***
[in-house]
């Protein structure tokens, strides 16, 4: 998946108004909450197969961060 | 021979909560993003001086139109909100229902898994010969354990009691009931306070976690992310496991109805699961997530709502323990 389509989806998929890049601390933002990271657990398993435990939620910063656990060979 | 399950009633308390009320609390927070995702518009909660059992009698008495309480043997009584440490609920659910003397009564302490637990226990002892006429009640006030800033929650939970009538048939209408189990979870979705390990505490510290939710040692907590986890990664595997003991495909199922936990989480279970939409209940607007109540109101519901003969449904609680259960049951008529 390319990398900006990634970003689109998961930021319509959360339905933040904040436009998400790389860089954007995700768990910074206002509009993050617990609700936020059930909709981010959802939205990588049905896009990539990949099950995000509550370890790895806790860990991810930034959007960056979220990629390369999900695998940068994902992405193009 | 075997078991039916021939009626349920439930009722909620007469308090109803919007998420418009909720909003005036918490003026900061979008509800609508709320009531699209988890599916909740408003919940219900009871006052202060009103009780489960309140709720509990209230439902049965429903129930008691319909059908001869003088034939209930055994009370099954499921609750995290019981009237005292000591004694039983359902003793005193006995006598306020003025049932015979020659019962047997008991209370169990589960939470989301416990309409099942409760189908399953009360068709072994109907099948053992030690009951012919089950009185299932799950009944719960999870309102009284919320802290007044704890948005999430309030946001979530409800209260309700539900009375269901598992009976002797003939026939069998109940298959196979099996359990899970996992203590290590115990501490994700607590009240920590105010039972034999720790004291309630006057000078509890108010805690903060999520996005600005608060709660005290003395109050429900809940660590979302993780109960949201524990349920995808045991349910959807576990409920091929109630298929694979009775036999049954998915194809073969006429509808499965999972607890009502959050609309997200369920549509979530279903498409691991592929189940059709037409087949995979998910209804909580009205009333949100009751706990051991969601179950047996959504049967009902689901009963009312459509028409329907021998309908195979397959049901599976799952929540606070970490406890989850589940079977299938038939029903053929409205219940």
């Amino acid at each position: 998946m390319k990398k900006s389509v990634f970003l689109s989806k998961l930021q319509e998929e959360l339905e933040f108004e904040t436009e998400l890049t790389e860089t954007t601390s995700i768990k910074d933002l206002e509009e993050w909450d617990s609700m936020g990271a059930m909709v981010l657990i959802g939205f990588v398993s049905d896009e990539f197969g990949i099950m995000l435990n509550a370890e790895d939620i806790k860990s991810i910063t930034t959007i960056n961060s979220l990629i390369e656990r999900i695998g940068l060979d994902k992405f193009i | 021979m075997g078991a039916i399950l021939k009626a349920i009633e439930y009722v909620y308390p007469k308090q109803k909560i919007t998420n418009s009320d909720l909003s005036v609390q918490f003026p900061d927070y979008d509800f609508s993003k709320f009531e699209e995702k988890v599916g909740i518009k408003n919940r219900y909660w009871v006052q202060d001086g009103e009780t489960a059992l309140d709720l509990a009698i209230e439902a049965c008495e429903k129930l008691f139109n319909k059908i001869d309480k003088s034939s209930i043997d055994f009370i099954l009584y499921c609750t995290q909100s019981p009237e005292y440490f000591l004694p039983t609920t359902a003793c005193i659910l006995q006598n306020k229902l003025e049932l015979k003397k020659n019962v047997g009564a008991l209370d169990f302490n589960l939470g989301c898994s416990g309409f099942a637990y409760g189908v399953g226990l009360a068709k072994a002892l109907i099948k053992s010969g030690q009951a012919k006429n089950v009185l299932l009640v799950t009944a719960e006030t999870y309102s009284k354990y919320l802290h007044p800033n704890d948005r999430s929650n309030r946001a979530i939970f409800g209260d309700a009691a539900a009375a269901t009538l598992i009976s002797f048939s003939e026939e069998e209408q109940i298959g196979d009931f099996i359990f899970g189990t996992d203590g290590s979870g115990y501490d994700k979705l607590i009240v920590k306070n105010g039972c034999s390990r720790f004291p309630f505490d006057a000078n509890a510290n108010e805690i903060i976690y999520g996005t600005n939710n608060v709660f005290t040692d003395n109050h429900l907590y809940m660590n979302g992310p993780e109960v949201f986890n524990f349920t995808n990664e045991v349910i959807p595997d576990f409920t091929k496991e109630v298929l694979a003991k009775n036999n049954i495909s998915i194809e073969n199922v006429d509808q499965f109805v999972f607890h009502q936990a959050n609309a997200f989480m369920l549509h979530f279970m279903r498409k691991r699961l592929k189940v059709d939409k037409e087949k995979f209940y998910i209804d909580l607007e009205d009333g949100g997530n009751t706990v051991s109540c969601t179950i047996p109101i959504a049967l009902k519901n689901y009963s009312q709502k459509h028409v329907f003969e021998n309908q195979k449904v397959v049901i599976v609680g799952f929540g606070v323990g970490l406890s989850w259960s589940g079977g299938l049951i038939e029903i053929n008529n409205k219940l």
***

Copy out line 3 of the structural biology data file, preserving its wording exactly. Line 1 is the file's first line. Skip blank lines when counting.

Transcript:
């Amino acid at each position: 998946m390319k990398k900006s389509v990634f970003l689109s989806k998961l930021q319509e998929e959360l339905e933040f108004e904040t436009e998400l890049t790389e860089t954007t601390s995700i768990k910074d933002l206002e509009e993050w909450d617990s609700m936020g990271a059930m909709v981010l657990i959802g939205f990588v398993s049905d896009e990539f197969g990949i099950m995000l435990n509550a370890e790895d939620i806790k860990s991810i910063t930034t959007i960056n961060s979220l990629i390369e656990r999900i695998g940068l060979d994902k992405f193009i | 021979m075997g078991a039916i399950l021939k009626a349920i009633e439930y009722v909620y308390p007469k308090q109803k909560i919007t998420n418009s009320d909720l909003s005036v609390q918490f003026p900061d927070y979008d509800f609508s993003k709320f009531e699209e995702k988890v599916g909740i518009k408003n919940r219900y909660w009871v006052q202060d001086g009103e009780t489960a059992l309140d709720l509990a009698i209230e439902a049965c008495e429903k129930l008691f139109n319909k059908i001869d309480k003088s034939s209930i043997d055994f009370i099954l009584y499921c609750t995290q909100s019981p009237e005292y440490f000591l004694p039983t609920t359902a003793c005193i659910l006995q006598n306020k229902l003025e049932l015979k003397k020659n019962v047997g009564a008991l209370d169990f302490n589960l939470g989301c898994s416990g309409f099942a637990y409760g189908v399953g226990l009360a068709k072994a002892l109907i099948k053992s010969g030690q009951a012919k006429n089950v009185l299932l009640v799950t009944a719960e006030t999870y309102s009284k354990y919320l802290h007044p800033n704890d948005r999430s929650n309030r946001a979530i939970f409800g209260d309700a009691a539900a009375a269901t009538l598992i009976s002797f048939s003939e026939e069998e209408q109940i298959g196979d009931f099996i359990f899970g189990t996992d203590g290590s979870g115990y501490d994700k979705l607590i009240v920590k306070n105010g039972c034999s390990r720790f004291p309630f505490d006057a000078n509890a510290n108010e805690i903060i976690y999520g996005t600005n939710n608060v709660f005290t040692d003395n109050h429900l907590y809940m660590n979302g992310p993780e109960v949201f986890n524990f349920t995808n990664e045991v349910i959807p595997d576990f409920t091929k496991e109630v298929l694979a003991k009775n036999n049954i495909s998915i194809e073969n199922v006429d509808q499965f109805v999972f607890h009502q936990a959050n609309a997200f989480m369920l549509h979530f279970m279903r498409k691991r699961l592929k189940v059709d939409k037409e087949k995979f209940y998910i209804d909580l607007e009205d009333g949100g997530n009751t706990v051991s109540c969601t179950i047996p109101i959504a049967l009902k519901n689901y009963s009312q709502k459509h028409v329907f003969e021998n309908q195979k449904v397959v049901i599976v609680g799952f929540g606070v323990g970490l406890s989850w259960s589940g079977g299938l049951i038939e029903i053929n008529n409205k219940l």